Dr. Hopping may not seem like an immediate fit for a position in your department, but her expertise in biomechanics, in particular the effects of scale on leaping and jumping, has the potential, to broaden and enhance the insect locomotion group's research interests.

That is, find something in Dr. Hopping's work that speaks to what is important to the place where she is applying for a job. Be careful not to tell them how to do their work: "you would be fools not to include the scaling of locomotion in your studies". Tell them, show them, how Dr. Hopping would be of value to them.

Dr. Hopping's work on the evolution of scaling in biomechanics of saltatory locomotion is broader than just one group of animals. She has looked at the impact of small scale (allometry) but also the major changes in design over orders of magnitude in body size.

A second situation is someone who you know is good has not quite lived up to their potential. The power of a letter is that the problem can be discussed, and strengths brought forward in ways that may be awkward for the candidate themselves.

I would like to discuss Dr. Slithering's publication record. When she was a graduate student, she published two papers (first author) that showed great promise as part of her thesis. These papers were excellent because... blah blah blah. Yet, for family reasons, she took a job at Lower-Lame-Deer State College, where she had a 4-4-2 teaching load right out of graduate school. Her work at LLDSC was excellent, including teaching reviews that demonstrate the same enthusiasm and intelligence she brought to her PhD work. During the 3 years at LLDSC, she published two papers, despite being in a job that was 80% teaching. She has continued to maintain a research career in the face of difficulty. Dr. Slithering has decided to try and return to a more research/teaching balanced position. I support this transition, as despite her publication record, she has maintained her research. Further, she will be able to walk into any teaching position without difficulty.

This is the old "turn weaknesses into strengths". Do not lie, or even bend the truth about what happened. You do not even necessarily have to justify why Dr. Slithering went to LLDSC in the first place. "Family issues" or "personal concerns", if true, are always acceptable. But, emphasize and talk about what the person is good at. If there is an objective reason, offer explanation for what happened, in this case the teaching load. Try to point out what the person will bring, given who they are and what they have done, to the new position.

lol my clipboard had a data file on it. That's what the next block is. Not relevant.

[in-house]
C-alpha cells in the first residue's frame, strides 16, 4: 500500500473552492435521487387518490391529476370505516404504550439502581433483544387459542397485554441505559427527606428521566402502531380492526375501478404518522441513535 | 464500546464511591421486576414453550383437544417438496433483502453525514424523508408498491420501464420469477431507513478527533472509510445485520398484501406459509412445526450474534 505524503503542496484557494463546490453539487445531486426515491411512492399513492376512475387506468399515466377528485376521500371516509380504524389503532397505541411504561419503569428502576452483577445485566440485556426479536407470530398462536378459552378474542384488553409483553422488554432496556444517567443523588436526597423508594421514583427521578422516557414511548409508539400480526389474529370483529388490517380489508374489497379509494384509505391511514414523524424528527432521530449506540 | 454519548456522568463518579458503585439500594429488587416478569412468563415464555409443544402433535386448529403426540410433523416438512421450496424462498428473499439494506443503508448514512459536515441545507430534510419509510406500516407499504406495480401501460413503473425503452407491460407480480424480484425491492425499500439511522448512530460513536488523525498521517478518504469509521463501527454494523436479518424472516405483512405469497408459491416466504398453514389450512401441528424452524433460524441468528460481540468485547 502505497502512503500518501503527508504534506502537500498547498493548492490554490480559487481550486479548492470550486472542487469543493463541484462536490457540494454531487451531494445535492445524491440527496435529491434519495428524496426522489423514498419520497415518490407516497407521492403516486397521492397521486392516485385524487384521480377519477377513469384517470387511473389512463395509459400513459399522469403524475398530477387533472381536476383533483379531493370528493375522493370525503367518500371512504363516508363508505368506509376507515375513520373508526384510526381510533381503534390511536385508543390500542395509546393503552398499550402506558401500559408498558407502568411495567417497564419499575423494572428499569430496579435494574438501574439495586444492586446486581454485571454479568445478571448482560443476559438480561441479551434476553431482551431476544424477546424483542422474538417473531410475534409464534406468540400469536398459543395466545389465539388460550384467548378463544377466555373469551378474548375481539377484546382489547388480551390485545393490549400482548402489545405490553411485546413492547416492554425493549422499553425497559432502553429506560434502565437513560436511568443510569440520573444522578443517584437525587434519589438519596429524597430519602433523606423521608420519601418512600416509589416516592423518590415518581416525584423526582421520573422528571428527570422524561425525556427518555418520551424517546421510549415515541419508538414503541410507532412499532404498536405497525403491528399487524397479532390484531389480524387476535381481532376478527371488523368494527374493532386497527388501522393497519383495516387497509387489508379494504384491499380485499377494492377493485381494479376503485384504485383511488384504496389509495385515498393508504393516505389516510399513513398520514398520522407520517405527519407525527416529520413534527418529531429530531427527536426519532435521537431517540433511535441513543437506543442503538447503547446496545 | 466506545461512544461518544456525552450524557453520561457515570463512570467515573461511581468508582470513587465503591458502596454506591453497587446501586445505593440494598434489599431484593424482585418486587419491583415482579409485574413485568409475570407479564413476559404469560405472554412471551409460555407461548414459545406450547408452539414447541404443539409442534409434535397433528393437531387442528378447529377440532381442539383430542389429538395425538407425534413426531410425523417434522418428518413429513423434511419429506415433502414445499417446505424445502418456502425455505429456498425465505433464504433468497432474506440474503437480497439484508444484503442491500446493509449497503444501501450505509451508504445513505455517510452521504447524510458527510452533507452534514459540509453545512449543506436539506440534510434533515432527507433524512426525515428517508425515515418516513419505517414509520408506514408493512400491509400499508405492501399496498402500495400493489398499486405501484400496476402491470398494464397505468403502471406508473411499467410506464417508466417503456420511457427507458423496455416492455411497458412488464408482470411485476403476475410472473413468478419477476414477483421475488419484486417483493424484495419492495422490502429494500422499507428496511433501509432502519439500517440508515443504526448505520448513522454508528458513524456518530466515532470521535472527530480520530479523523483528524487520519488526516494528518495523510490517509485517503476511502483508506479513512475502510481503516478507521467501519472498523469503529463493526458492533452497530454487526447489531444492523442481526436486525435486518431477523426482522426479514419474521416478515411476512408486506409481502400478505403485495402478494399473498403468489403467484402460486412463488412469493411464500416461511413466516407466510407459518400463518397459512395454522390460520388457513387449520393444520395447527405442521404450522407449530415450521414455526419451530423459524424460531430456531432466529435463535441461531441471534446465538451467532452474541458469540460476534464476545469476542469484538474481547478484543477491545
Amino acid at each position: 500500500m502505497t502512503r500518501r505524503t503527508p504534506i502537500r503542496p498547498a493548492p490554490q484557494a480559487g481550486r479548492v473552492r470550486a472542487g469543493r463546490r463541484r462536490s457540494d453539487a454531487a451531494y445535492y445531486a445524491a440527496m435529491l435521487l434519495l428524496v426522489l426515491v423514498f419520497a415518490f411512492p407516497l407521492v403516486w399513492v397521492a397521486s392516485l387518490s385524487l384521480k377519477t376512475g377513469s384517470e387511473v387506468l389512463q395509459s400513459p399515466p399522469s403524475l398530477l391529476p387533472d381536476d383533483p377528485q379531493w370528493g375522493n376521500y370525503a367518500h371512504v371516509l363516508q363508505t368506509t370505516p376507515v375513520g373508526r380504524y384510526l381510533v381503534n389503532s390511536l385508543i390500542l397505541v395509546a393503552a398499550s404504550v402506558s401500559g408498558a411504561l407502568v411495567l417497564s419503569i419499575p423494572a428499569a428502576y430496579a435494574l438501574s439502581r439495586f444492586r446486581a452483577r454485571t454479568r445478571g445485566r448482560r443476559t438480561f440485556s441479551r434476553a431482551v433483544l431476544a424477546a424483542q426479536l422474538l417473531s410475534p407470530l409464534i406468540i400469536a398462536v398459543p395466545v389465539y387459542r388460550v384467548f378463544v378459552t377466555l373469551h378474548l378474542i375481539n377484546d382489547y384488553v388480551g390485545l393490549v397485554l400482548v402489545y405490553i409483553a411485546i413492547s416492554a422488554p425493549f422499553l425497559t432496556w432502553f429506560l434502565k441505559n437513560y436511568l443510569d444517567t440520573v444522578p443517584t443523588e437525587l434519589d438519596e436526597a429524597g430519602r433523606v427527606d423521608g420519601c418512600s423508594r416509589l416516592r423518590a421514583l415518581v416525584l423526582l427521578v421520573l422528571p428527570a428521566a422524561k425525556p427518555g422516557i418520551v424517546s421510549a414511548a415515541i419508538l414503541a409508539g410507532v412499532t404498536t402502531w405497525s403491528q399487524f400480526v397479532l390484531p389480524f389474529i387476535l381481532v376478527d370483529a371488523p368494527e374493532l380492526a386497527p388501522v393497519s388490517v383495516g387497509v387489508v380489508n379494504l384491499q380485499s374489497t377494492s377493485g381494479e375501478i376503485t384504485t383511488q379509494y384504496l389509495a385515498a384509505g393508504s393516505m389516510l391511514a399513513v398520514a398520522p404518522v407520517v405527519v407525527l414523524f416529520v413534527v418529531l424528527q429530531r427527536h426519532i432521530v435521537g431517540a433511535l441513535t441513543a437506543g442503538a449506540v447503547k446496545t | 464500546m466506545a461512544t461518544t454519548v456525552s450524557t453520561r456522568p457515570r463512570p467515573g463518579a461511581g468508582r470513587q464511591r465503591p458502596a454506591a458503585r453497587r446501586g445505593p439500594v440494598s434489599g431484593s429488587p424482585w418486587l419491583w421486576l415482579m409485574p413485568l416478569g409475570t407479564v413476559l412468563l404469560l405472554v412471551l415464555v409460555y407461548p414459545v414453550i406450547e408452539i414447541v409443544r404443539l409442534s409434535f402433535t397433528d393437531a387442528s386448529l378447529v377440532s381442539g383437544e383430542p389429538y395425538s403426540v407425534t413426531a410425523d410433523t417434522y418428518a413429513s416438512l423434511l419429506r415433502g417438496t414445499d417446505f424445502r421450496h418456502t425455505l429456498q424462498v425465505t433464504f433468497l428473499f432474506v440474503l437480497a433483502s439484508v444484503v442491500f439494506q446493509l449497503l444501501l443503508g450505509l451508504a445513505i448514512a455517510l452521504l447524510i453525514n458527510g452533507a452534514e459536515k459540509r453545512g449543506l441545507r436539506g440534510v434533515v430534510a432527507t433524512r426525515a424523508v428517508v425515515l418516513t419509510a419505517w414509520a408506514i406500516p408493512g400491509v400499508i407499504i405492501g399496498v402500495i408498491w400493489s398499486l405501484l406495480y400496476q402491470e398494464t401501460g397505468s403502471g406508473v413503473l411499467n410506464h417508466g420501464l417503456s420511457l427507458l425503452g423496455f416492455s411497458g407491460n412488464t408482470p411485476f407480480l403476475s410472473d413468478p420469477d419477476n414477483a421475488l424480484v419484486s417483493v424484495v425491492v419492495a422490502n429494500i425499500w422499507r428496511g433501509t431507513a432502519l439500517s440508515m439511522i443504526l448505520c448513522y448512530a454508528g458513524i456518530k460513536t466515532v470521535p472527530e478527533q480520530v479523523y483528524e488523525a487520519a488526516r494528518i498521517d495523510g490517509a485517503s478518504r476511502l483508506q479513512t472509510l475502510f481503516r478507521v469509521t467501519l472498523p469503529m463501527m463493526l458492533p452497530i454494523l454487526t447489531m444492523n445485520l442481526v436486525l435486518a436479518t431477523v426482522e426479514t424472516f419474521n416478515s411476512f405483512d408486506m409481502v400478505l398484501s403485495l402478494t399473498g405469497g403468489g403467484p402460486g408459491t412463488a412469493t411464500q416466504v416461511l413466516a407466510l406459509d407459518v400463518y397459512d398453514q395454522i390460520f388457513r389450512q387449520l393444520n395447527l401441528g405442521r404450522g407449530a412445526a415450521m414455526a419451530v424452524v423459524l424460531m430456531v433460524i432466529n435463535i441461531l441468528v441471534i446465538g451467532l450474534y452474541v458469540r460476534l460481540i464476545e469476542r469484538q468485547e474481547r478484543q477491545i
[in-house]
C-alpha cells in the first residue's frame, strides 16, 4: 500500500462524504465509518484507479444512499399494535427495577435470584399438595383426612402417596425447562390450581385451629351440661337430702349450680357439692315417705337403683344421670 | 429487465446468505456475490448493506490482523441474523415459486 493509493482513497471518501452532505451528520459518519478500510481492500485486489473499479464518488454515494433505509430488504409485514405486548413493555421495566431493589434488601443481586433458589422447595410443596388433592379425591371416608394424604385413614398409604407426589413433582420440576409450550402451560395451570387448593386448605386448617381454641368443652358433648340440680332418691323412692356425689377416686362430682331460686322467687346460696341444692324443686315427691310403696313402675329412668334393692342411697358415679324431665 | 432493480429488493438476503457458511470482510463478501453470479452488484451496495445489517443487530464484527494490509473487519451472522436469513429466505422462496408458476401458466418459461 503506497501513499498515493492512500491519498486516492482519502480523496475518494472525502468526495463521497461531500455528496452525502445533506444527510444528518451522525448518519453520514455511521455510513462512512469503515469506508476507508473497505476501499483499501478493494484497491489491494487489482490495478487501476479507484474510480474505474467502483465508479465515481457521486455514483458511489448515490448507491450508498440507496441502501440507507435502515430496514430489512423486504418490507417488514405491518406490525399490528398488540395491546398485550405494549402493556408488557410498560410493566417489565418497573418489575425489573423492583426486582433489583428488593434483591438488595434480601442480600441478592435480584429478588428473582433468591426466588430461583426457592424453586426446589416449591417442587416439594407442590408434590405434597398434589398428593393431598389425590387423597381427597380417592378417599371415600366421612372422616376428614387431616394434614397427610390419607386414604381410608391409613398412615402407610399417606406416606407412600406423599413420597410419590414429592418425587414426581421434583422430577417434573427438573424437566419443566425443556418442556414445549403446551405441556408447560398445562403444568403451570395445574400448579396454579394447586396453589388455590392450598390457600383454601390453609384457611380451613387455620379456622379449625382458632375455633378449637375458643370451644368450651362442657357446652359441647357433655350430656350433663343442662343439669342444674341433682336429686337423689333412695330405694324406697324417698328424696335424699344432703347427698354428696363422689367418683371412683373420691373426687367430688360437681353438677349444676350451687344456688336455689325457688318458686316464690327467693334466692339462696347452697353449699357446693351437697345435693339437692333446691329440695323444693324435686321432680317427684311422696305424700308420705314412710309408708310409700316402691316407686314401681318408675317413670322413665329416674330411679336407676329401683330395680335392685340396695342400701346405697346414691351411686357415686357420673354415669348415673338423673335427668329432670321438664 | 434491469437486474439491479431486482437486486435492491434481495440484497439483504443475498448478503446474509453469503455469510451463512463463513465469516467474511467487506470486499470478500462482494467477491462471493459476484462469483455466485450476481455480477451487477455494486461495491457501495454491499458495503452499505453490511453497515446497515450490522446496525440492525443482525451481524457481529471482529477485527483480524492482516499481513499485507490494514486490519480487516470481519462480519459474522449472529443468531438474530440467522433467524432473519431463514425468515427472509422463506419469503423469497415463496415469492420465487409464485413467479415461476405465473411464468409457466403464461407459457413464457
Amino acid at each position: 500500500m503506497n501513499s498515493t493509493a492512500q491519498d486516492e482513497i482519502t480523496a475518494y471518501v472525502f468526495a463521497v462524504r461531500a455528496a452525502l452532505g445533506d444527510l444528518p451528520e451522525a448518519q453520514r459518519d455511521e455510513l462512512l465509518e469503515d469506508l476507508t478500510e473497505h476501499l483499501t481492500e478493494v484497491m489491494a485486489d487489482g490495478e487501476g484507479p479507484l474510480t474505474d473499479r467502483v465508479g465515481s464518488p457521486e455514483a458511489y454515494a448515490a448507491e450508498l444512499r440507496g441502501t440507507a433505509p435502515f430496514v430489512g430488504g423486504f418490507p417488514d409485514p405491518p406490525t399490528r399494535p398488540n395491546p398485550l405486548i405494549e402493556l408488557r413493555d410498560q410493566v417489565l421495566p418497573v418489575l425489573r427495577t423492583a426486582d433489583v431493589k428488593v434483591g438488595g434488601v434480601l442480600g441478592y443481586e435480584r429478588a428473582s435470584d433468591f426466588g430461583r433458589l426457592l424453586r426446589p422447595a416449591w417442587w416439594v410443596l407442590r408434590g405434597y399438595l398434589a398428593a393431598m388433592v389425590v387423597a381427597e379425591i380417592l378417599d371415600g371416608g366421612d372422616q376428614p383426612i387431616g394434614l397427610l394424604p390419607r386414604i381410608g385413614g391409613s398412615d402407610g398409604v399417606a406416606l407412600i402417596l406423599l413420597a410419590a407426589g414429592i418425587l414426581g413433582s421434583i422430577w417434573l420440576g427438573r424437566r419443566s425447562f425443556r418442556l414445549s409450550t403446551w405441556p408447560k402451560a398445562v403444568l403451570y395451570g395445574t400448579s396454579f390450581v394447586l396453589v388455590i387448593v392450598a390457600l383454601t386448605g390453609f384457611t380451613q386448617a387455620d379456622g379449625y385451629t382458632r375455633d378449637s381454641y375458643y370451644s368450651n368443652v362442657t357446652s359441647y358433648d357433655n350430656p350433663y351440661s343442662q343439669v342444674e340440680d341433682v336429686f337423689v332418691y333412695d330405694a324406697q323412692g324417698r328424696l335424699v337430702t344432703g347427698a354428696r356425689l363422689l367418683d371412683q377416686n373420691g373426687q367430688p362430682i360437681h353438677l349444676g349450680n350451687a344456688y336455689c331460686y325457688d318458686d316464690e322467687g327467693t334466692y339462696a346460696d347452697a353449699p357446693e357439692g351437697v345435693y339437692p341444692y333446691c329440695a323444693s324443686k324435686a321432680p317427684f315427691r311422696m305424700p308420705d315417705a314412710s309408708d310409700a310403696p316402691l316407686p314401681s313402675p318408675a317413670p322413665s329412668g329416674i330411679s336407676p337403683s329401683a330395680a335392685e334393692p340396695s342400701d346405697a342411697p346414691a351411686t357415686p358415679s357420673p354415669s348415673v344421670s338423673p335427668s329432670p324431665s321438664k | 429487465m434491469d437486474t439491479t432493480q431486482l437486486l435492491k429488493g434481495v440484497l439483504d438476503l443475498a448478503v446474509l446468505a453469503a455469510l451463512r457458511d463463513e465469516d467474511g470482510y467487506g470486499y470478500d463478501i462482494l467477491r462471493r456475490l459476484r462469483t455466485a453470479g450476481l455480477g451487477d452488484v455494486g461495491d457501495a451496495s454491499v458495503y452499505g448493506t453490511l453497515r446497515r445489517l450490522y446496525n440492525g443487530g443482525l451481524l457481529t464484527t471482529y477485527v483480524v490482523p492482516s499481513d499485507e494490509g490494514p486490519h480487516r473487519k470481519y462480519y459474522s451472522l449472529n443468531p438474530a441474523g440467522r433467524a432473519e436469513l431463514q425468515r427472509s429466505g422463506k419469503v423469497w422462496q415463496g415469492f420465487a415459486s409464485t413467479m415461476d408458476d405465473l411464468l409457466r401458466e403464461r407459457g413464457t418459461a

Now, what about the person who just hasn't produced, despite having everything going for them? They haven't done a postdoc (in a field where almost everyone does), they have one middle-authored paper from their PhD. They TA's one class, but didn't like the teaching part. Now, they want a shiny job to which everyone and their second cousin is applying. The first question I have for you, the letter writer, is why are you writing this letter? Yes, Dr. Crawlsaround is a good friend. Maybe they saved your bacon in grad school. If you are good friends, have a chat, and ask them why they are applying. It gets harder when there is a significant back story. Maybe it includes bullying or hostility or out and out sexism/racism/genderism something that kept them from producing. If this is a person you care about, and you really believe that they aren't even going to get asked for letters for this position (but they've come to you for one "just in case"), maybe its time to talk to them about other options: A postdoc, a 2nd postdoc, things they can do to enhance their CV. Why are they applying for this job? Keep in mind that every letter you write also reflects back on you. Its often a small pond in which we swim. If you write too many letters for friends who aren't great, you will be known as someone who writes letters for friends who aren't great.

But Dr. Crawlsaround insists, and you feel obligated (this time). Ask yourself: why do you think she's so good? And put that in your letter. Don't spend lots of time justifying the weaknesses and holes. It's usually not a good idea to say "Dr. Crawlsaround's mentor, Dr. Underthearth, was a firstorder jackass who bulled her, and that's why she didn't publish". You never know if Dr. Underthearth has a good buddy on the search committee, and that you have just screwed your next grant submission. Beyond this, it doesn't make for a strong letter to be whinging about why Dr. Crawlsaround didn't achieve, when the reasons are fuzzy or political or subjective issues. Stick to what is positive, and why you think she's good for the job.

When writing these letters, its a always a good writing strategy to put yourself in the position of the search committee. You wouldn't want to hire someone who is going to come in and fail. And you're not going to hire Dr. Hopping if you are building a group of fish/aquatic ecology and locomotion types. Don't include negative stuff, it can leave a bad taste in the mouth of the search committee reading the letters. If you want to recommend someone, try to put forward why you would want to hire this person. In fact, I often include that line in my letters:

If I had a position available in my department, that required both teaching and research, I would hire Dr. Slithering in a heartbeat. She is hardworking, and shown that she can rise to the challenge and be a success even in a less than optimal situation.



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Writing Letters of Recommendation

Oct 26 2016 Published by under Uncategorized